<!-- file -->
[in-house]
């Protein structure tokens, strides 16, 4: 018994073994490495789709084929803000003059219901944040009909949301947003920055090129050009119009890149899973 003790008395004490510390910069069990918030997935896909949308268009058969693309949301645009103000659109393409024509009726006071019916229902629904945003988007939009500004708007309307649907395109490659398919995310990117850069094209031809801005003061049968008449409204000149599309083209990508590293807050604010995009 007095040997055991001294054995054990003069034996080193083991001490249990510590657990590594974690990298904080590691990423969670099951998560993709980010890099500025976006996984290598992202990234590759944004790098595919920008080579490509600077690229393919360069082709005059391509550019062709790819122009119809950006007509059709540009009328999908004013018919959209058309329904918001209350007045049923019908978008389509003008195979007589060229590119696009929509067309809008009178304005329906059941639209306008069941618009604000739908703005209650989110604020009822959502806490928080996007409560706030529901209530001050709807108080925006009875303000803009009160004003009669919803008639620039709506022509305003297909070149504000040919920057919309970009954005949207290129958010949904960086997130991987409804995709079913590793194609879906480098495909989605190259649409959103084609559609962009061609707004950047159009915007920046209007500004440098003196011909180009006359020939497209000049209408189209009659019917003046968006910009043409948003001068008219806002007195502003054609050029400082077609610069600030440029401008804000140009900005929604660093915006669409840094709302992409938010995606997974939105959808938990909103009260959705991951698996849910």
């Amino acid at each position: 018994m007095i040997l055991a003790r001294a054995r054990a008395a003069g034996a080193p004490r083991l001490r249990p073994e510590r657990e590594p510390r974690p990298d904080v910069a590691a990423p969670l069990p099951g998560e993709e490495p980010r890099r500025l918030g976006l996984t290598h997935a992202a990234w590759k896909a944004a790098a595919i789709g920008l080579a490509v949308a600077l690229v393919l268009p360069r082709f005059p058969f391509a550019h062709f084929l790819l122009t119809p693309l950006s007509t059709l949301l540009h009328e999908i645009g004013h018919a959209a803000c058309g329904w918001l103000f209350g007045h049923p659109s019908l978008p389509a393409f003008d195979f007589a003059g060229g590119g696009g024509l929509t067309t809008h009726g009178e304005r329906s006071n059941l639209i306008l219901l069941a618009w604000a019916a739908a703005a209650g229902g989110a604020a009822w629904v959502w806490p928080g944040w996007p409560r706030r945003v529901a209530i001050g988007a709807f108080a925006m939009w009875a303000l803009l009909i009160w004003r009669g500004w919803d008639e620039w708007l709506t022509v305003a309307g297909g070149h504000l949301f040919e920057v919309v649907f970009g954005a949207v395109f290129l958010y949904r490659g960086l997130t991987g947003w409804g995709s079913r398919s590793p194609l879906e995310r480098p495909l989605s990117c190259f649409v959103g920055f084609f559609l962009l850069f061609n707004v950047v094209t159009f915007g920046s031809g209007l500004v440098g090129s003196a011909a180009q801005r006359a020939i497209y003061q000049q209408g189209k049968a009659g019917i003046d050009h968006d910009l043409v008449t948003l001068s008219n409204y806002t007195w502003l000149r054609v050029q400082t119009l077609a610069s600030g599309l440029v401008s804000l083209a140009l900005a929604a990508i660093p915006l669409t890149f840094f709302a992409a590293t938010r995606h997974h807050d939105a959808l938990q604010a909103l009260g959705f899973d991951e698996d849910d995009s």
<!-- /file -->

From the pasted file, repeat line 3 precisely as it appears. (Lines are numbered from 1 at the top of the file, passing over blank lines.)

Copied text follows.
């Amino acid at each position: 018994m007095i040997l055991a003790r001294a054995r054990a008395a003069g034996a080193p004490r083991l001490r249990p073994e510590r657990e590594p510390r974690p990298d904080v910069a590691a990423p969670l069990p099951g998560e993709e490495p980010r890099r500025l918030g976006l996984t290598h997935a992202a990234w590759k896909a944004a790098a595919i789709g920008l080579a490509v949308a600077l690229v393919l268009p360069r082709f005059p058969f391509a550019h062709f084929l790819l122009t119809p693309l950006s007509t059709l949301l540009h009328e999908i645009g004013h018919a959209a803000c058309g329904w918001l103000f209350g007045h049923p659109s019908l978008p389509a393409f003008d195979f007589a003059g060229g590119g696009g024509l929509t067309t809008h009726g009178e304005r329906s006071n059941l639209i306008l219901l069941a618009w604000a019916a739908a703005a209650g229902g989110a604020a009822w629904v959502w806490p928080g944040w996007p409560r706030r945003v529901a209530i001050g988007a709807f108080a925006m939009w009875a303000l803009l009909i009160w004003r009669g500004w919803d008639e620039w708007l709506t022509v305003a309307g297909g070149h504000l949301f040919e920057v919309v649907f970009g954005a949207v395109f290129l958010y949904r490659g960086l997130t991987g947003w409804g995709s079913r398919s590793p194609l879906e995310r480098p495909l989605s990117c190259f649409v959103g920055f084609f559609l962009l850069f061609n707004v950047v094209t159009f915007g920046s031809g209007l500004v440098g090129s003196a011909a180009q801005r006359a020939i497209y003061q000049q209408g189209k049968a009659g019917i003046d050009h968006d910009l043409v008449t948003l001068s008219n409204y806002t007195w502003l000149r054609v050029q400082t119009l077609a610069s600030g599309l440029v401008s804000l083209a140009l900005a929604a990508i660093p915006l669409t890149f840094f709302a992409a590293t938010r995606h997974h807050d939105a959808l938990q604010a909103l009260g959705f899973d991951e698996d849910d995009s």